Jesus also, that he might sanctify the people with his own blood, suffered outside the gate. Therefore, let us go forth to him outside the camp, bearing his reproach. For we have no continuing city here, but we seek one to come.
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“He brings the wind out of His treasuries.”
When the Spirit came upon king David and moved his hand to write out the pattern for the temple to be built in Jerusalem, that pattern included chambers within and around the temple. Into some of these chambers were brought the tithes and offerings for the priests, and into others were kept some of the other things necessary for the maintenance of the temple and cult of Israel. Chambers in which the king’s treasures were kept were referred to as “treasuries”, as in the verse above. Sometimes, prophets or prophetesses occupied some of the temple’s chambers, such as the prophetess Anna who came out of her chamber to greet the baby Jesus when his parents brought him to the temple for the first time (Lk. 2:36—38): “And Anna the prophetess was there, a daughter of Phanuel, of the tribe of Asher. She was very old, having lived with a husband seven years from her virginity, and she was a widow of eighty-four years. She never left the temple, ministering to the Lord with fastings and prayers night and day. And in that hour appearing, she began to praise the Lord and to speak to all those in Jerusalem who were looking for redemption.”
The author of Hebrews let us know that the temple in Jerusalem was a figure of heaven itself (Heb. 8:5; 9:23), and so, it should not surprise us that the Bible often speaks of God’s chambers, or treasuries, in which He holds things in store. The “treasuries” mentioned in the psalm above is a reference to the chamber in which the wind is held, to be brought out and used when and where it pleases the Lord. God asked Job, “Hast thou entered into the treasures of the snow? or hast thou seen the treasures of the hail, which I have reserved for the time of trouble, for the day of battle and war?” (Job 38:22—23). David said that God “waters the hills from his chambers, and the earth is satisfied” (Ps. 104:13).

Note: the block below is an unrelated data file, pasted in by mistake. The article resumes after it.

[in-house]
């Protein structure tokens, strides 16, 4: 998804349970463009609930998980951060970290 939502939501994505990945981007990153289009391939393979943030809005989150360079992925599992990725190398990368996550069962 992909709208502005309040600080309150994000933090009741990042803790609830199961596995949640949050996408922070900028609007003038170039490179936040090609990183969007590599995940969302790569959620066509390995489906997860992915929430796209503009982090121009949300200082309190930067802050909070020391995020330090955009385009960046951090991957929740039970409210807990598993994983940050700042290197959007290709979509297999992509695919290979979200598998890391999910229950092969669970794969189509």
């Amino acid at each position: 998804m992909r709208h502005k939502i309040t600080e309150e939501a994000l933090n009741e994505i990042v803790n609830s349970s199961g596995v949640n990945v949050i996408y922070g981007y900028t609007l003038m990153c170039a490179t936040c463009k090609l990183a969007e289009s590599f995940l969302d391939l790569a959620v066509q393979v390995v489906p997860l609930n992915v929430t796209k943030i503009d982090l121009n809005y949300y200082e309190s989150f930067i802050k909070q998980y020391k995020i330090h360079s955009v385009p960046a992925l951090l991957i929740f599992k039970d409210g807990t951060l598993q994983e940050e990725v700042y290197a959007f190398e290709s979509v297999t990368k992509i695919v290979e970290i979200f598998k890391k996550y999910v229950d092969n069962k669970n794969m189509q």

Winds, precipitation, sunlight, and whatever other essential elements of nature there may be, are all stored up by God to be used as it pleases Him. “By faith, we understand” that “mother nature” is a fantasy of man’s darkened heart and that this universe is held together and operates by the power and choice of God, not by the so-called “laws of physics”. This universe does not operate by it’s own power but by the power of God, through Jesus Christ His Son: “for by him were all things created, things in the heavens and things on earth, things visible and things invisible; whether thrones, or dominions, or rulers, or authorities, all things were created through him and for him, and he is before all things, and all things are held together by him.” (Col. 1:16—17).
Jeremiah understood this. He asked the rhetorical question, “Can the heavens give rain?” (Jer. 14:22). The answer is, no. Rain can no more come from heaven than it can come from rocks. God gives us rain, and when we understand that, we perceive something about the goodness and wisdom and power of God.
The most touching reference to the chambers of God is found in Isaiah 26. This portion of Scripture is a prophecy of the end of time, when God will strike the earth with merciless plagues — but only after sending His Son to take the saints up into chambers prepared for them in heaven, safely out of the way of the wrath on earth. Isaiah spoke of that wonderful mercy with these words: “Come, my people, enter thou into thy chambers, and shut thy doors about thee. Hide thyself as it were for a little moment, until the indignation be overpast. For, behold, the Lord comes out of His place to punish the inhabitants of the earth for their iniquity” (Isa. 26:20—21).
God has already prepared a hiding place for us, to keep us in those days when death and disaster will cover the earth. When the time comes, our heavenly Father will send Jesus to take us up, and to cover us with his love until God’s indignation against the wickedness of this world is past. In spirit, David was moved again to sing of that time (Ps. 57:1): “Be merciful to me, O God! Be merciful to me! For my soul trusts in you. Yea, in the shadow of your wings will I make my refuge, until the calamities be overpast.”